Day 236~366

Iridescence (also known as goniochromism) is the phenomenon of certain surfaces that appear to change colour as the angle of view or the angle of illumination changes. Examples of iridescence include soap bubbles, butterfly wings and sea shells, as well as certain minerals. It is often created by structural coloration (microstructures that interfere with light). The word iridescence is derived in part from the Greek word ἶρις îris (gen. ἴριδος íridos), meaning rainbow, and is combined with the Latin suffix -escent, meaning “having a tendency toward.” Iris in turn derives from the goddess Iris of Greek mythology, who is the…

Day 235~366

Sea shells are formed by the process of bio-mineralization where living organisms produce inorganic solids. Sea shells are the protective layers of marine animals called molluscs and other sea animals. The colour that a sea shell has is not just to make the shell look pretty. It often acts as a camouflage, hiding these small animals from the predators that hunt them. The different shell colouring and patterns is even a means by which different species communicate with each other. Impurities like metabolic waste products that are present when the shell is being formed, gives the shell a different colour….

Day 234~366

A kaleidoscope is an optical instrument in which bits of glass, held loosely at the end of a rotating tube, are shown in continually changing symmetrical forms by reflection in two or more mirrors set at angles to each other. A kaleidoscope operates on the principle of multiple reflection, where several mirrors are placed at an angle to one another. Typically there are three rectangular mirrors set at 60° to each other so that they form an equilateral triangle, but other angles and configurations are possible. The 60° angle generates an infinite regular grid of duplicate images of the original,…

Day233~366

A colour wheel or colour circle is an abstract illustrative organization of colour hues around a circle, which shows the relationships between primary colours, secondary colours, tertiary colours etc. The arrangement of colours around the colour circle is often considered to be in correspondence with the wavelengths of light, as opposed to hues, in accord with the original colour circle of Isaac Newton. Modern colour circles include the purples, however, between red and violet. Colour scientists and psychologists often use the additive primaries, red, green and blue; and often refer to their arrangement around a circle as a colour circle…

Day 232~366

How do flowers get their colours? Why are roses red and violets blue? People always admire the beautiful colours of flowers in bloom but rarely does anyone know the perfect science that goes into the colour production of one of the earth’s greatest natural beauties. The colour of flowers, such as the red in roses and yellow in marigolds, are found in pigments that are decided upon in the hereditary genome of the plant. Flower colours of red, pink, blue and purple come mainly from the pigments called anthocyanins, which are in the class of chemicals called flavanoids (what gives…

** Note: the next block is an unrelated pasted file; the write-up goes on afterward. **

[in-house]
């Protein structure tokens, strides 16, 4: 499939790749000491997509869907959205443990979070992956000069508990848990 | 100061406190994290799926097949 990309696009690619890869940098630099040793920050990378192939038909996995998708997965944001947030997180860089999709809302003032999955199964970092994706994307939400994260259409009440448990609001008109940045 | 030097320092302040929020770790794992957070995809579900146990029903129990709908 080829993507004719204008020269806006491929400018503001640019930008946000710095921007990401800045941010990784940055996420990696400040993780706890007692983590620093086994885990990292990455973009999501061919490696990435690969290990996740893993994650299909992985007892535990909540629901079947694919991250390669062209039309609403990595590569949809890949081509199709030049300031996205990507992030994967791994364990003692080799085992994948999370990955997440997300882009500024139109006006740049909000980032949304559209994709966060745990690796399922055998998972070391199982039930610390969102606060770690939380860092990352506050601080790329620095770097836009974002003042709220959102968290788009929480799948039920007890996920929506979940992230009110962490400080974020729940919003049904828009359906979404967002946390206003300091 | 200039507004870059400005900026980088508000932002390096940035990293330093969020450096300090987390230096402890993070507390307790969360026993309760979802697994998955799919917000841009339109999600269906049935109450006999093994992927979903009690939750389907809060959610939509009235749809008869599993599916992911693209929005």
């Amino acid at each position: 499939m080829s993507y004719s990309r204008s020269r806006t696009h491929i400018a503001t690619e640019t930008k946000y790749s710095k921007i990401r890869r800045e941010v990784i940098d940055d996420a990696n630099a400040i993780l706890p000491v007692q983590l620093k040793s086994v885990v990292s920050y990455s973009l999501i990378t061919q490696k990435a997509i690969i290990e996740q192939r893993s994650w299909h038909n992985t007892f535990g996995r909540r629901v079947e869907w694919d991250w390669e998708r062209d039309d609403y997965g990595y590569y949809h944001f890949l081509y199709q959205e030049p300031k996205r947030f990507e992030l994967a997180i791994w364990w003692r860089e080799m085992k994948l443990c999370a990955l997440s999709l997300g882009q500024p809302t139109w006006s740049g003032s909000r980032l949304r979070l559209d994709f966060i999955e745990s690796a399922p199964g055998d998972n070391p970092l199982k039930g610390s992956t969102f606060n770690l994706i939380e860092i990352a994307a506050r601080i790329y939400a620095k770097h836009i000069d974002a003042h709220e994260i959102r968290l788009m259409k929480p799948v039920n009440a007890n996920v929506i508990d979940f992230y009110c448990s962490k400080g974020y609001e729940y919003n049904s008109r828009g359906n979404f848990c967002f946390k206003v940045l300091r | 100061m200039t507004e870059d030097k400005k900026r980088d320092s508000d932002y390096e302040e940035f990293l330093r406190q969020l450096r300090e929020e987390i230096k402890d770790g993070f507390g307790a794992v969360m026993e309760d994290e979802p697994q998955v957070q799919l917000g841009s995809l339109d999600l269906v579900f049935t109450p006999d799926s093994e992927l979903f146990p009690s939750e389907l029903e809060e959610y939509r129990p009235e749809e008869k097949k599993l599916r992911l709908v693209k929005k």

Day 231~366

The colour brown is a serious, down-to-earth colour signifying stability, structure and support. Relating to the protection and support of the family unit, with a keen sense of duty and responsibility, brown takes its obligations seriously. It encourages a strong need for security and a sense of belonging, with family and friends being of utmost importance. In the meaning of colours, brown is the colour of material security and the accumulation of material possessions. The colour brown relates to quality in everything – a comfortable home, the best food and drink and loyal companionship. It is a colour of physical…

Day 230~366

Are Black & White colours? Are black and white colours when generated as light? 1. Black is the absence of colour (and is therefore not a colour) Explanation: When there is no light, everything is black. Test this out by going into a photographic dark room. There are no photons of light. In other words, there are no photons of colours. 2. White is the blending of all colours and is a colour. Explanation: Light appears colourless or white. Sunlight is white light that is composed of all the colours of the spectrum. A rainbow is proof. You can’t see…

Day 229~366

The meaning of colour 6~Pink Pink is a combination of the color red and white, a hue that can be described as a tint. It can range from berry (blue-based) pinks to salmon (orange-based) pinks. Its symbolism is complex and its popularity is subject to so many influences. Depending on your age and culture, you may remember pink Cadillacs, pink flamingos, Pink Floyd, the Pink Panther, and the pink triangles of the Third Reich (which were used to identify male homosexuals). In almost every culture, one stereotype emerges: pink is associated with girls, blue with boys. Unfortunately, there is no…

Day 228~366

The meaning of colours 5~Blue Blue has more complex and contradictory meanings than any other color. These can be easily explained by pinpointing by the specific shade of blue. Bright blue: cleanliness, strength, dependability, coolness (The origin of these meanings arise from the qualities of the ocean and inland waters, most of which are more tangible.) Light (sky) blue: peace, serenity, ethereal, spiritual, infinity (The origin of these meanings is the intangible aspects of the sky.) Most blues convey a sense of trust, loyalty, cleanliness, and understanding. On the other hand, blue evolved as symbol of depression in American culture….